Same-sex marriage

(Application No. 30141/04), 26 June 2007

Find Court’s judgement here.

  • The applicants, a same-sex couple, complained that the authorities’ refusal to allow them to contract marriage violated Article 12 of the Convention.
  • ILGA-Europe, together with FIDH, ICJ and AIRE Centre submitted the following:
    • There is a need for guidance on whether “family life” in Art. 8 should be interpreted as including same-sex couples. They consider that Karner v. Austria (2003) implies that same-sex couples (without children) enjoy “family life”. Furthermore, national courts in European and other democratic societies have treated unmarried same-sex couples (without children) as families.
    • If the European Convention does not yet require equal access to legal marriage for same-sex couples, it is indirect discrimination based on sexual orientation to limit a particular right or benefit to married different-sex couples, but provide no means for same-sex couples to qualify. There also is a growing consensus in European and other democratic societies that same-sex couples must be provided with some means of qualifying for rights or benefits attached to marriage.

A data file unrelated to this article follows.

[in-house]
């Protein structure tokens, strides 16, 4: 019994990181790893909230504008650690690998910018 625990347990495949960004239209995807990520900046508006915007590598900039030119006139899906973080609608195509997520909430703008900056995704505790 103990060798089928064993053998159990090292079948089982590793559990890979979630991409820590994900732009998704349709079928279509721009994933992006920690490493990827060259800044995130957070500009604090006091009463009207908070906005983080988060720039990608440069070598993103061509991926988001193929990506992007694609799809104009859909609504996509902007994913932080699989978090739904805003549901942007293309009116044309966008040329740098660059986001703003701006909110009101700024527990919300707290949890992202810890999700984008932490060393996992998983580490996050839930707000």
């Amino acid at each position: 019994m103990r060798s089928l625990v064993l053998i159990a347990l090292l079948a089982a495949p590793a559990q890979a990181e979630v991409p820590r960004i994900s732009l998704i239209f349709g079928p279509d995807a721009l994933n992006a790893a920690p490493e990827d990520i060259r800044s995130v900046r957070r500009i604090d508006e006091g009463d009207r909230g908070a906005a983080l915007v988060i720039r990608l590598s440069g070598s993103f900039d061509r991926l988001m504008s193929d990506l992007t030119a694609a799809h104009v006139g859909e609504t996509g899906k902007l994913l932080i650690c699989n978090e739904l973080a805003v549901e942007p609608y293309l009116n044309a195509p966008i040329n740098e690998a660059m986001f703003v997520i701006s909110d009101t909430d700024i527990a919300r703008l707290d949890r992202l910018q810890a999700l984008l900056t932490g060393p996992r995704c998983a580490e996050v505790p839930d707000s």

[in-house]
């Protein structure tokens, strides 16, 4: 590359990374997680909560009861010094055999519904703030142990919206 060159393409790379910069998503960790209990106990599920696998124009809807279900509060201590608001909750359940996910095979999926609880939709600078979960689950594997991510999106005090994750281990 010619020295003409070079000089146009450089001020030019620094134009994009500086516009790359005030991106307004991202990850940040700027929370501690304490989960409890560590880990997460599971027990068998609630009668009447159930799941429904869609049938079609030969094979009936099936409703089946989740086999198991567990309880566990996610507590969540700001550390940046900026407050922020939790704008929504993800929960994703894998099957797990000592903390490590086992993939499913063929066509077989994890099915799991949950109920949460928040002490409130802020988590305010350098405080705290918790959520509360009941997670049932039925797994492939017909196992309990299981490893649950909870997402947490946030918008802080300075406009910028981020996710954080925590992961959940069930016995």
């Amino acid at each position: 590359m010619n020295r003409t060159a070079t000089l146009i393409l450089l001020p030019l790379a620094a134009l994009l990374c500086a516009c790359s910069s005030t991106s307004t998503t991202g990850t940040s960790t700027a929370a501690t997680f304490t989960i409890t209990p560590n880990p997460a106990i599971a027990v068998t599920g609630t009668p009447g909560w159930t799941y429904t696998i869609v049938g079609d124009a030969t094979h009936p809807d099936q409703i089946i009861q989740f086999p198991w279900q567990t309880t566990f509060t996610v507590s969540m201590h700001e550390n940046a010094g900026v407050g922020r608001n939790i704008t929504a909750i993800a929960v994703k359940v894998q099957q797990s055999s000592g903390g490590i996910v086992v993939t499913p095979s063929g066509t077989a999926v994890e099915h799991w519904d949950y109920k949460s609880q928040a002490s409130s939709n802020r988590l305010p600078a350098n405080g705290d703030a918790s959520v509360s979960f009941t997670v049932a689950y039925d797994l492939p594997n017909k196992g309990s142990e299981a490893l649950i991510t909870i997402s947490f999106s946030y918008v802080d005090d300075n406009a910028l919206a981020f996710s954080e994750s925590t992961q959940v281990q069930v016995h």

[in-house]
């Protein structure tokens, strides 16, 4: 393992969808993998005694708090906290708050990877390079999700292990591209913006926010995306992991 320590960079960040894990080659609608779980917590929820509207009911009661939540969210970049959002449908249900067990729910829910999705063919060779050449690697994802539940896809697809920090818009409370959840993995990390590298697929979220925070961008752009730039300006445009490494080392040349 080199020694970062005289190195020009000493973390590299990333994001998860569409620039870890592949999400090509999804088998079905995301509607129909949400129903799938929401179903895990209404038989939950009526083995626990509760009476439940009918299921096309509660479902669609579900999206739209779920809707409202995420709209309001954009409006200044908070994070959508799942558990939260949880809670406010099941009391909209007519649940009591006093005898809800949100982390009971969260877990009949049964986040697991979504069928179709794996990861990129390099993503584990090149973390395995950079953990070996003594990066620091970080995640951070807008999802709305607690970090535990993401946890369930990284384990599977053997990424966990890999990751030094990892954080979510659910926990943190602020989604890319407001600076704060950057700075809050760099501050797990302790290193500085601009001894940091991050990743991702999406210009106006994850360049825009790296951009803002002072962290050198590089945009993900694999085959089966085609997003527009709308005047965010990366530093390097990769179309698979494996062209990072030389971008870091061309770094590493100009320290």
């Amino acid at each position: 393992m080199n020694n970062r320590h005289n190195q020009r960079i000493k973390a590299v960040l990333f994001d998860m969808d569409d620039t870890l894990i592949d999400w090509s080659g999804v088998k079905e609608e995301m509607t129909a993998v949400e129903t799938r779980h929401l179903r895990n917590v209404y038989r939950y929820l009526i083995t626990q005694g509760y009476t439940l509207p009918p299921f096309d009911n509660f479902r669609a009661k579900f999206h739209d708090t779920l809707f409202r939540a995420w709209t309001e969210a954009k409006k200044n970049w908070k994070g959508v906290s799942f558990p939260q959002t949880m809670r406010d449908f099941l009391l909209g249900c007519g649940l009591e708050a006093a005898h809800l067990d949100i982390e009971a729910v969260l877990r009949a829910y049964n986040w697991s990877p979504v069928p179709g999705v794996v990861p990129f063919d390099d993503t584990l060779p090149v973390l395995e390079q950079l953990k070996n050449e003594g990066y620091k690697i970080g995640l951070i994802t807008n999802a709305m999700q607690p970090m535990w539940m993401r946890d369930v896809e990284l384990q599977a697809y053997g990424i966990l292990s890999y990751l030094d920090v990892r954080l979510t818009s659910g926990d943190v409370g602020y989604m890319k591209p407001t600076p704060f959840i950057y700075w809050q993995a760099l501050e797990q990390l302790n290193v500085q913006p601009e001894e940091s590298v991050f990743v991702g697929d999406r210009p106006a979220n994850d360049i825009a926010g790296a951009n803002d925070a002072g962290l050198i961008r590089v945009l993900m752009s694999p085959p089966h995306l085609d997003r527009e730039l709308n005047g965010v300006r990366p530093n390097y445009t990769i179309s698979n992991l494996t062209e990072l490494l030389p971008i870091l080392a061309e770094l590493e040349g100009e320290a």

• The European Court of Human Rights delivered its judgment on 24 June 2010.
  • The Court considered that Article 12 does not impose an obligation on the respondent Government to grant a same-sex couple such access to marriage (para 63). However, the case is important because the Court held that the relationship of the applicants, a cohabiting same-sex couple living in a stable de facto partnership, falls within the notion of “family life”, just as the relationship of a different-sex couple in the same situation would (paras 94-95). Further, the Court observed that legislation gave the applicants a possibility to obtain a legal status equal or similar to marriage in many respects. 

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